New police HQ dedicated to former chief
Published 8:49 pm Tuesday, August 4, 2009
Drivers on West Washington Street Tuesday morning slowed to a crawl as the Suffolk Police Honor Guard ceremoniously raised the American flag, trumpeted the National Anthem, lowered the flag and then folded it.
Reserving that flag, the Honor Guard then raised another American flag, along with the flags of Virginia and Suffolk, in front of the new police administration building, located at the corner of West Washington Street and Henley Place.
It was an emotional moment for many, but perhaps most so for retired Police Chief William Freeman. The new building was dedicated in honor of the former chief, who retired last year after 37 years of service to the Suffolk Police Department, including six at the helm.
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“It was really overwhelming and very humbling to experience that,” Freeman said later. A plaque in his honor was unveiled at the ceremony and later placed in the lobby of the building.
“You always want to do something important in life,” Freeman said. “Today kind of capsulized one chapter in my life.”
The $5.7-million building replaces the 47-year-old facility across the street, built when the Suffolk Police Department was responsible for law enforcement in a city only 10 square miles in size.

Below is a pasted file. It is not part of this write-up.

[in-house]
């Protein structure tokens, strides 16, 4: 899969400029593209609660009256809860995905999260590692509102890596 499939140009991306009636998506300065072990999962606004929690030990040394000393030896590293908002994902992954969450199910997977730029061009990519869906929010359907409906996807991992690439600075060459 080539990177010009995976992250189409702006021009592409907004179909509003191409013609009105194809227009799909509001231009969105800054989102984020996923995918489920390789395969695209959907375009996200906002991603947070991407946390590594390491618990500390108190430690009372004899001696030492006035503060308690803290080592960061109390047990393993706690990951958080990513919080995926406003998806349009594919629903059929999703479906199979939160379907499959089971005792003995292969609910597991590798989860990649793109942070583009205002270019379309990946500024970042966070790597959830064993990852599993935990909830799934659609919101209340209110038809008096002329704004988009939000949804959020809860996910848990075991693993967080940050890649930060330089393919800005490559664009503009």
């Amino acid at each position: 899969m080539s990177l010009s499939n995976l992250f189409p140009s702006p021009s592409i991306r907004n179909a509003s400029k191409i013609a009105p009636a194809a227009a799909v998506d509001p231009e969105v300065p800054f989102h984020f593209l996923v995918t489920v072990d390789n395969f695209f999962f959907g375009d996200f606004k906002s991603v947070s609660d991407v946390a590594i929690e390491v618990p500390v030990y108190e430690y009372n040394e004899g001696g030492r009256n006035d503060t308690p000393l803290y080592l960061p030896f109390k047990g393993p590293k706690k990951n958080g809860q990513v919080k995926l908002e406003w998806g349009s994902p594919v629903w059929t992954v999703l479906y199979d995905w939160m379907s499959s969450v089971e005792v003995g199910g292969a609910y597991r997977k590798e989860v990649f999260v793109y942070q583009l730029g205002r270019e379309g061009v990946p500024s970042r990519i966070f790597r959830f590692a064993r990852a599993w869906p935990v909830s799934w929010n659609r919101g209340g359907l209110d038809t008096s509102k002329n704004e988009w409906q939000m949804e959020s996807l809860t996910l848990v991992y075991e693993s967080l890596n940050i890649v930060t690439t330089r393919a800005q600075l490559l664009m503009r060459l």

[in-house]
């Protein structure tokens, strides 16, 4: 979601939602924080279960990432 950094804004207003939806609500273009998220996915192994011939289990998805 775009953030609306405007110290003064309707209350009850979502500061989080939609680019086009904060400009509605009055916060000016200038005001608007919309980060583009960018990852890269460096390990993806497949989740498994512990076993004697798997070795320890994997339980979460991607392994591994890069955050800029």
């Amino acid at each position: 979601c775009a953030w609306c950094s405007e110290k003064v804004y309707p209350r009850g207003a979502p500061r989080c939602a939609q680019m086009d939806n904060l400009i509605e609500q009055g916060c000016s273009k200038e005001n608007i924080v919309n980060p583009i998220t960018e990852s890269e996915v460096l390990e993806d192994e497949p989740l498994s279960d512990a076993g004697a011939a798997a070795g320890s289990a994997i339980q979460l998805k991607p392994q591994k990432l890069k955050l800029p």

The new facility is 35 percent bigger than the old structure and includes administrative offices, central files, property and evidence processing, the forensics unit, criminal investigations, holding cells and more.
Freeman, who worked in the old building for more than three decades, said the new one will be a boon to the police department and, therefore, to the citizens.
“Undoubtedly it’s going to help,” he said. “Our city’s a growing city, and we have to upgrade and maintain the technology … to be able to effectively do our job.”
The honor of having the building dedicated to him was especially meaningful, Freeman said.
“I’m almost, for once, speechless,” he said. “I’m still letting the dust settle.”
Current Police Chief Thomas Bennett applauded the project, which was already well under way when he arrived for his first day of work in June. He noted the increase in space, the camera system watching the building inside and out and the secure parking for employees as some of the aspects of the building he’ll enjoy.
City leaders said the structure is only bricks and mortar without the people who serve inside.
“You’ve waited a long time for this building,” Mayor Linda T. Johnson said. She added that cities can have great schools, businesses and recreational opportunities, but “without public safety, none of it will work.”
Councilman Jeffrey Gardy said he is pleased the department has more space now.
“I don’t know how the police department did their work,” Gardy said.
Johnson also recognized Freeman during the event.
“Our city would not be what it is without you,” she told him.
Freeman said he may not be in the department every day, but his heart still is with the officers who protect the city every day.
“While I may not be there physically, my prayers are continuously with each and every person in that department,” Freeman said.
The new building will be in use today. The old facility will become the home for another city department, possibly the voter registrar’s office, in the future.